Lawmeme is blogging this weekend’s conference at Yale on Information as Governance, and the summary of yesterday’s opening conversation among Robert Post, Yochai Benkler, and Jack Balkin is very interesting. Post and Benkler appear to have disagreed on a foundational point:
Post, paraphrased: Information is a thing. But the first amendment looks only at speech as an action. The value of a thing comes only from its incorporation into actions. Copyright turns the action of speaking into information, a thing. . . . So don’t think of information as the agent. It doesn’t flow, it doesn’t do anything. People do these things. We care about people, not things.
Benkler, paraphrased: Information isn’t a thing, it’s a flow! Packaged goods give away to flows moving in the network. Instead of going to an almanac, you make a Google query. That’s away from a thing and towards a process. . . . The mass-media era was based on high start-up and high ongoing costs, but low marginal costs for each “instantiation.” Newspapers, radio, telephones, cable, etc. — the core determined what could be said, because it took such high capitalization. . . . But now we move from capitalization-financed stuff at the core to user-financed stuff at the periphery. The capitalization isn’t lower, it’s just distributed. Everyone around the planet has the basic capital to make and communicate knowledge, creativity, etc. The only truly costly input of new information is human creativity. this creates new freedoms, new complexity, and a very different flow and rhythm.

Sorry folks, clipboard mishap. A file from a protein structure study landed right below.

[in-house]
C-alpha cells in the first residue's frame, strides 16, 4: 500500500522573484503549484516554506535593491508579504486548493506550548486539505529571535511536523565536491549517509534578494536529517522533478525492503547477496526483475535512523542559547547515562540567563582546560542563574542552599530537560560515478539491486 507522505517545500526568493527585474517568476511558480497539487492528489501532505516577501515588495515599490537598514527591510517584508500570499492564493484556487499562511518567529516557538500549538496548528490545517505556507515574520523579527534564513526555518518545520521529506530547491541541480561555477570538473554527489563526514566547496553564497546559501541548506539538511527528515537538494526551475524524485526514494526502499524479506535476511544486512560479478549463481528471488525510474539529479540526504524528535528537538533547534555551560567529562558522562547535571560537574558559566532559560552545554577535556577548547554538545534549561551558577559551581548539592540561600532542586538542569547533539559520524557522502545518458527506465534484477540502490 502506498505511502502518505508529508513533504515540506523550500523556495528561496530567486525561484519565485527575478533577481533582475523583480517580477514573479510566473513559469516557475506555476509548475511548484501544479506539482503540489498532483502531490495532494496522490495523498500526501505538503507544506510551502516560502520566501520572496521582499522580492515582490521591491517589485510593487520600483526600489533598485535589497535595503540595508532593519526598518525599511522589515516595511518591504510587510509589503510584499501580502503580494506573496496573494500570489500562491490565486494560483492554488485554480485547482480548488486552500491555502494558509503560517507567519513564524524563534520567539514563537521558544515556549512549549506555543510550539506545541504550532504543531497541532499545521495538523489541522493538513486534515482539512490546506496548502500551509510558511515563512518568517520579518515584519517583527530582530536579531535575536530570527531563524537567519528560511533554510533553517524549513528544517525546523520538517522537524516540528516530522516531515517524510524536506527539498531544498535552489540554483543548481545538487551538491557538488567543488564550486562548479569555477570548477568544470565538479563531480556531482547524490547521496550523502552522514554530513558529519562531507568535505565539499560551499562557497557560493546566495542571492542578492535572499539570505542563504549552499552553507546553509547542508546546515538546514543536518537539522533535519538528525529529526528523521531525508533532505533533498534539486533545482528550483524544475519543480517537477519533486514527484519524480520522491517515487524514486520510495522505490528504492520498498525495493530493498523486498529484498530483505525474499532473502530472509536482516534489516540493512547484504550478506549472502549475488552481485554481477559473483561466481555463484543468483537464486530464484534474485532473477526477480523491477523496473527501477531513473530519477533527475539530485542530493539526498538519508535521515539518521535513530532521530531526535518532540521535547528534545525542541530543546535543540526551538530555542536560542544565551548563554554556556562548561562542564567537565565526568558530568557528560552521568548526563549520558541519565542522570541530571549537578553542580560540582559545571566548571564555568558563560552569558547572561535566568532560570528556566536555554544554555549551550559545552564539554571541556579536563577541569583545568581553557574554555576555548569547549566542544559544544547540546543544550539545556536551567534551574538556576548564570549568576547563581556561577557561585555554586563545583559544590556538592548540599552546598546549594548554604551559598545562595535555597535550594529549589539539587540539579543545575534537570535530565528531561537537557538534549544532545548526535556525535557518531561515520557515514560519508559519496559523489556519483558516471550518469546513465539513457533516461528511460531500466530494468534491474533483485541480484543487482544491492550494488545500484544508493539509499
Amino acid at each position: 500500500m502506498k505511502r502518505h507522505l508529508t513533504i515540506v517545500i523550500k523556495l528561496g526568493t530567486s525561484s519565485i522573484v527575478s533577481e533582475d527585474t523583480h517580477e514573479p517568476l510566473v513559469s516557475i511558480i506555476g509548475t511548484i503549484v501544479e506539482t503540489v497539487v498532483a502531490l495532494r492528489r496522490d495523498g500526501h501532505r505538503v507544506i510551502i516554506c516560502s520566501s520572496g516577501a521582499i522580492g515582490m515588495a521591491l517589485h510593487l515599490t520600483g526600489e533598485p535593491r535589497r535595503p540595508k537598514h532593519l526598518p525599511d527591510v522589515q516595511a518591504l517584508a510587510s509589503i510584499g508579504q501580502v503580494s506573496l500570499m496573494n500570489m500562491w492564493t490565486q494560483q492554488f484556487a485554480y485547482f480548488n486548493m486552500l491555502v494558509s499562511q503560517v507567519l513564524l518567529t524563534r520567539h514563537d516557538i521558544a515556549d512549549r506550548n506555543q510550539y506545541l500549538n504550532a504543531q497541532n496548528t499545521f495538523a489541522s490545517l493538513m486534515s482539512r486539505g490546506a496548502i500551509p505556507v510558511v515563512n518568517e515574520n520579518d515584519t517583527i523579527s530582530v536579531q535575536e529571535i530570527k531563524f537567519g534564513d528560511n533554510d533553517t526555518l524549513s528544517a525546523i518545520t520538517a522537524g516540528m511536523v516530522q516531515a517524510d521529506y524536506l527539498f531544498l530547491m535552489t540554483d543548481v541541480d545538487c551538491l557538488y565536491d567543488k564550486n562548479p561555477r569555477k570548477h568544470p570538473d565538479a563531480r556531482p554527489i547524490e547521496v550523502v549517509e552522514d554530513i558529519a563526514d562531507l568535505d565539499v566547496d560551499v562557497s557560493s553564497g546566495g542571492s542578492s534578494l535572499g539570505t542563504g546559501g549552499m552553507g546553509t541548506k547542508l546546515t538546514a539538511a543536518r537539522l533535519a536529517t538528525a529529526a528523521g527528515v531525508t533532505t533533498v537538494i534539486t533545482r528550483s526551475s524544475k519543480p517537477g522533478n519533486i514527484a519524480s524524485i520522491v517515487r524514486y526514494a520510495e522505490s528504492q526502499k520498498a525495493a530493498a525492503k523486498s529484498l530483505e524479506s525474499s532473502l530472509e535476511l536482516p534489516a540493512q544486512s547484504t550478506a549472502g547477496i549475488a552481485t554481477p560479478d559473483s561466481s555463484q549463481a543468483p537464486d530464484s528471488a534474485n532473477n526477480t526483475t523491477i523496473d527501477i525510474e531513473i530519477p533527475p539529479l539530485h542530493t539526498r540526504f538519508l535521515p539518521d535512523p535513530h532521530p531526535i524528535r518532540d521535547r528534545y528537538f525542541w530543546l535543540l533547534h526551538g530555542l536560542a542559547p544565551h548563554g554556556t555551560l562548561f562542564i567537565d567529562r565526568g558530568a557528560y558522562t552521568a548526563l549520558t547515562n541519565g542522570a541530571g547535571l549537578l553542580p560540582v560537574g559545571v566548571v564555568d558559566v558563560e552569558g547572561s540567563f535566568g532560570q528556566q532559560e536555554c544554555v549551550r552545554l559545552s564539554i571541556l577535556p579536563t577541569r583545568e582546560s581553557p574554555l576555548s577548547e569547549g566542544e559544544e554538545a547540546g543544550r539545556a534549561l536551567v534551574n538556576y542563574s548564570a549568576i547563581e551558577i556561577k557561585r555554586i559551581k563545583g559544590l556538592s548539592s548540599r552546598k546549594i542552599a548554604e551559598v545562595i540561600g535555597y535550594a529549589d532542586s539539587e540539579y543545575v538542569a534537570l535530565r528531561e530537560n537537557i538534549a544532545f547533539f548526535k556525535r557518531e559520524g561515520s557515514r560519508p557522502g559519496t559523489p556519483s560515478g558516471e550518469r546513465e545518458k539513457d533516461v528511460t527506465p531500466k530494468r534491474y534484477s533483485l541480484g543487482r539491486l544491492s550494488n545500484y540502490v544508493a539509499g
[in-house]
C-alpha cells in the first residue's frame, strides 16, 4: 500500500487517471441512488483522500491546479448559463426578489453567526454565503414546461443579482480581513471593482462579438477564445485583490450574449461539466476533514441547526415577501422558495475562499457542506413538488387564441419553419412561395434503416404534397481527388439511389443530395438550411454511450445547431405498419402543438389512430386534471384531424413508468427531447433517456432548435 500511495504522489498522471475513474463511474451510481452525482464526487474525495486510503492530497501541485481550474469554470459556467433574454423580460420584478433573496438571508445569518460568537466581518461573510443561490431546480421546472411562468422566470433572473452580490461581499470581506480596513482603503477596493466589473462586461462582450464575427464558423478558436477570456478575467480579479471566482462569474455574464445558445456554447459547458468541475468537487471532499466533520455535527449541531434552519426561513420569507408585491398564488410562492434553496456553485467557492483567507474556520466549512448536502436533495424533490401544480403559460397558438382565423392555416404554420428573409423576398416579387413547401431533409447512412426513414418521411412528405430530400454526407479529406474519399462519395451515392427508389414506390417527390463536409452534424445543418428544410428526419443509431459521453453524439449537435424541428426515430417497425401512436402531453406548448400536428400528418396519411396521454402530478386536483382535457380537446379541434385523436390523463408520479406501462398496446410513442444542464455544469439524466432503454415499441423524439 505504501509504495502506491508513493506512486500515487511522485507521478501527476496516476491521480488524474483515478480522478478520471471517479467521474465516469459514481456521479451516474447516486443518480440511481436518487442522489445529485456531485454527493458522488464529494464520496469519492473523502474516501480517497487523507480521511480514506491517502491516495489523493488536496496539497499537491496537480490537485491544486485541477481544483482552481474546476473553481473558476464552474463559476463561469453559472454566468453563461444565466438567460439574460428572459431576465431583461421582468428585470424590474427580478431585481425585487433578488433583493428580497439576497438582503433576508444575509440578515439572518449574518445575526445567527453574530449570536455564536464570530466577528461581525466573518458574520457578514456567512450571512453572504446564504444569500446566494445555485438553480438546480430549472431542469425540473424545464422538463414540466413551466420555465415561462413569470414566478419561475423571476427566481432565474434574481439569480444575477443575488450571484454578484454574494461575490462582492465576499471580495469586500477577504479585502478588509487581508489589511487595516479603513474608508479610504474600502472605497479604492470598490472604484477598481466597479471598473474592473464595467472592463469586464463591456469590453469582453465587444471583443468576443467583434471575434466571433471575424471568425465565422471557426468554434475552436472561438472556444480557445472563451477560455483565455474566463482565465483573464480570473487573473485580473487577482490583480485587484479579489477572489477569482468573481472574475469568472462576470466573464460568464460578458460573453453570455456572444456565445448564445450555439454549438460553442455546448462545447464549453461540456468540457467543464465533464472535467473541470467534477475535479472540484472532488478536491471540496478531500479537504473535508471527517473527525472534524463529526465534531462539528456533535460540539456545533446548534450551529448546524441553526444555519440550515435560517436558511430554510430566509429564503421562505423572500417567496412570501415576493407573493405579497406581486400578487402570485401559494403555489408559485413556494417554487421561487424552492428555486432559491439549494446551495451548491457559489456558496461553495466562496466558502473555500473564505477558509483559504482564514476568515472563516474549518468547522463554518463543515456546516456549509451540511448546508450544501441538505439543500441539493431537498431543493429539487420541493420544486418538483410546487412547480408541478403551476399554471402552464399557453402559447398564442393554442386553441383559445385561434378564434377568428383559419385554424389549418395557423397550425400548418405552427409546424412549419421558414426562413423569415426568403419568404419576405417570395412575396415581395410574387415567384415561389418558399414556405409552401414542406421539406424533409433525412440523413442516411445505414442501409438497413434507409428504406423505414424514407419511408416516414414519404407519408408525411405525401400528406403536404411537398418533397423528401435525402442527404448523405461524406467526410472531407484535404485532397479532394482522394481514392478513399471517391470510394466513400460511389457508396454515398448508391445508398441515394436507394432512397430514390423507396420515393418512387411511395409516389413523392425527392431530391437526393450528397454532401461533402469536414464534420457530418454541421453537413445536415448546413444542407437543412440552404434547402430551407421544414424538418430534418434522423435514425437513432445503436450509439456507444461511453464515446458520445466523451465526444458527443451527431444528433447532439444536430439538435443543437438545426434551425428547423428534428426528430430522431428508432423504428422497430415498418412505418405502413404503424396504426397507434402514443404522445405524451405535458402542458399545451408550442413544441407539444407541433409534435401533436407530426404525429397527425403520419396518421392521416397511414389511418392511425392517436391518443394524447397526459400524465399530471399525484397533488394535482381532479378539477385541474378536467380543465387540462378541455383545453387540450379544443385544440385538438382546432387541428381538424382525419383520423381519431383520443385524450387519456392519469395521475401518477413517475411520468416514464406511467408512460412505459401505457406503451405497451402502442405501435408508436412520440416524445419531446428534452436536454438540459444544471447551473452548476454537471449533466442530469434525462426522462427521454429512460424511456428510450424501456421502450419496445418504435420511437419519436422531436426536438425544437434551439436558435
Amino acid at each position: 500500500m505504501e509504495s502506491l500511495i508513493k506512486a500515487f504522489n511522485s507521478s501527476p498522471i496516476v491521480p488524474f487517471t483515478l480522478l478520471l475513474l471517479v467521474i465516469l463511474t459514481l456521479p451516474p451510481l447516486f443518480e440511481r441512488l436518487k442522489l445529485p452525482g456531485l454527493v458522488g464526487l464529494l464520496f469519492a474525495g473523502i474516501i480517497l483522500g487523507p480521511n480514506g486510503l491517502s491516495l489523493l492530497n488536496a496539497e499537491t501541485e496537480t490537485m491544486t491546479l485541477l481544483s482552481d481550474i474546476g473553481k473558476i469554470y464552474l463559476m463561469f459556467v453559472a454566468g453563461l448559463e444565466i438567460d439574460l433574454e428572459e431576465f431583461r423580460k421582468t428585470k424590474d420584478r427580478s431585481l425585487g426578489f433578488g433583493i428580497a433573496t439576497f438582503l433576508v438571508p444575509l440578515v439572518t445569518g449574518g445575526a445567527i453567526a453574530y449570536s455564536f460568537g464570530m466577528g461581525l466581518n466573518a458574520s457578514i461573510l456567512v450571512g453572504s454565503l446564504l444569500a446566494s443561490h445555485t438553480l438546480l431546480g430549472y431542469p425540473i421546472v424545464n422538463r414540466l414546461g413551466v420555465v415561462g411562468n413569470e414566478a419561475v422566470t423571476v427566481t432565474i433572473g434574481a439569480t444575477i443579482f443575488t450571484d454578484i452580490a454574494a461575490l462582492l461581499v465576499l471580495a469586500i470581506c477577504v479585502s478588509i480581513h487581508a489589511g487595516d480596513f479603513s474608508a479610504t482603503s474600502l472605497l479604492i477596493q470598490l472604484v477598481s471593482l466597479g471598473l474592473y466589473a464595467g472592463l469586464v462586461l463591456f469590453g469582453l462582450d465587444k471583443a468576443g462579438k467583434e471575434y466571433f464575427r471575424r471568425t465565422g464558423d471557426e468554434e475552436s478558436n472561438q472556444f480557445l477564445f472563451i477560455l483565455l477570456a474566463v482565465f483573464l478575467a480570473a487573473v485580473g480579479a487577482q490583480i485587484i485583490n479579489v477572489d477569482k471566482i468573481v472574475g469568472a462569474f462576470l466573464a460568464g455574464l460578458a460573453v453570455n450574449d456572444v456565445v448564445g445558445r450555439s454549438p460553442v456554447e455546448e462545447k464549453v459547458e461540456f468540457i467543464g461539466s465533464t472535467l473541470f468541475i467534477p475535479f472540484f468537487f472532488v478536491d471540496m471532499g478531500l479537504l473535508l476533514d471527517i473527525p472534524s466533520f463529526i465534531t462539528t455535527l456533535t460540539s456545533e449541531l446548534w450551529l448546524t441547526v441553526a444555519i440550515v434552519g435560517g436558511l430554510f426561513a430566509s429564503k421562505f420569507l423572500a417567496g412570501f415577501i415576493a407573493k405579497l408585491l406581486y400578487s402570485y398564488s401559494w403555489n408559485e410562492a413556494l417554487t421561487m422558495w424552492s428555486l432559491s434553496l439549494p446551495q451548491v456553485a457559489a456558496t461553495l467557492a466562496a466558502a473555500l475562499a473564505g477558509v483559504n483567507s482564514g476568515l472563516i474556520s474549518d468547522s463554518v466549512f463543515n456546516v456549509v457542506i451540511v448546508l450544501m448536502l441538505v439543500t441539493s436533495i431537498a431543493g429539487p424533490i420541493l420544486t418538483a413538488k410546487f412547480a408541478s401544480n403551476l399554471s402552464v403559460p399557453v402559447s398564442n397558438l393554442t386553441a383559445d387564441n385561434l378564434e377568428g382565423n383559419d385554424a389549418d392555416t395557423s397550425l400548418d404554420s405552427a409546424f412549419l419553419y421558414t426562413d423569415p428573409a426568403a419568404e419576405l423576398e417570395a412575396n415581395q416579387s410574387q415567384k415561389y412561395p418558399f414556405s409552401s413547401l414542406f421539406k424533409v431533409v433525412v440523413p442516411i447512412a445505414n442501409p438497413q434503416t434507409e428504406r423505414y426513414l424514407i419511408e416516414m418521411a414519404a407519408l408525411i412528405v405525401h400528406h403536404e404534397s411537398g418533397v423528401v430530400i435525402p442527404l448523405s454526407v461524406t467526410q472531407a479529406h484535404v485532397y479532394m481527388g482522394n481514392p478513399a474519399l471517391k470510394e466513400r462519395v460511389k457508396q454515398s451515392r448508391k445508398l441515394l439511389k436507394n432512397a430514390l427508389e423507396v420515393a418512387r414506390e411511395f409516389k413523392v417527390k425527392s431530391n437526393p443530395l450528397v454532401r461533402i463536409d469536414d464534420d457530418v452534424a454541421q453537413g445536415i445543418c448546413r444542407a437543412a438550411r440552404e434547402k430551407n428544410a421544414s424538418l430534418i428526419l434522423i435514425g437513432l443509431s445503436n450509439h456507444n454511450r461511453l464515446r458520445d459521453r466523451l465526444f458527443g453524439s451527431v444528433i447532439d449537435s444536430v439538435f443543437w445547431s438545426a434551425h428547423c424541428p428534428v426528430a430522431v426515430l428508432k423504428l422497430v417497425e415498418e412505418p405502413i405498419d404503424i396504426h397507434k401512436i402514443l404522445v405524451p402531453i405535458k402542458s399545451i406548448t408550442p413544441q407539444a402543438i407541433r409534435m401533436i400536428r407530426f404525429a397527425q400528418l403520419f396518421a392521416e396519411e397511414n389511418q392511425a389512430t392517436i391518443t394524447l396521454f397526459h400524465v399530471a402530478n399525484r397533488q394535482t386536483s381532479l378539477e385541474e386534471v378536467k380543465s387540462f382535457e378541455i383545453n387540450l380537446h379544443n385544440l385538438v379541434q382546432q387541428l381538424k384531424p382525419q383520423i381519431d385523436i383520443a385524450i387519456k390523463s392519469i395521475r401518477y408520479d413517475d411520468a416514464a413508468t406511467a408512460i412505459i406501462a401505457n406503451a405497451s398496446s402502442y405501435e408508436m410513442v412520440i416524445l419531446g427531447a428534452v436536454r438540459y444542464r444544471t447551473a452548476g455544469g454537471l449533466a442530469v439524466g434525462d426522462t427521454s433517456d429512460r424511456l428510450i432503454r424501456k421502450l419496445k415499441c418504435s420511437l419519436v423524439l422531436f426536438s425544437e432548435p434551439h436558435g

So they agree that information law isn’t about things, but they appear to disagree on what it should be about. Post = people in social processes; Benkler = information flows.
My suspicion is that both speakers are too quick to dismiss “the thing” as a premise of information policy. Post is right that we can’t and shouldn’t ignore social processes. Benkler is right, too, that we can’t and should ignore information flows. So, they don’t really disagree; their positions are complementary.
But we also can’t and shouldn’t ignore “things.” People and firms like and want and use things. Material things. Virtual things. Conceptual things. The law finds things and creates things. Information flows are flows that involve things. Social processes are processes about things. If we ignore things (“we” meaning society and “we” also meaning policymakers), we do so at our peril, since our understandings of information flows and social processes will be fundamentally incomplete. This is a First Amendment point as well as a copyright point; it’s also a commercial law point and an antitrust law point. The Betamax case is a case about contested things. Grokster is a case about contested things. Information isn’t the only thing that governs. Things govern, too.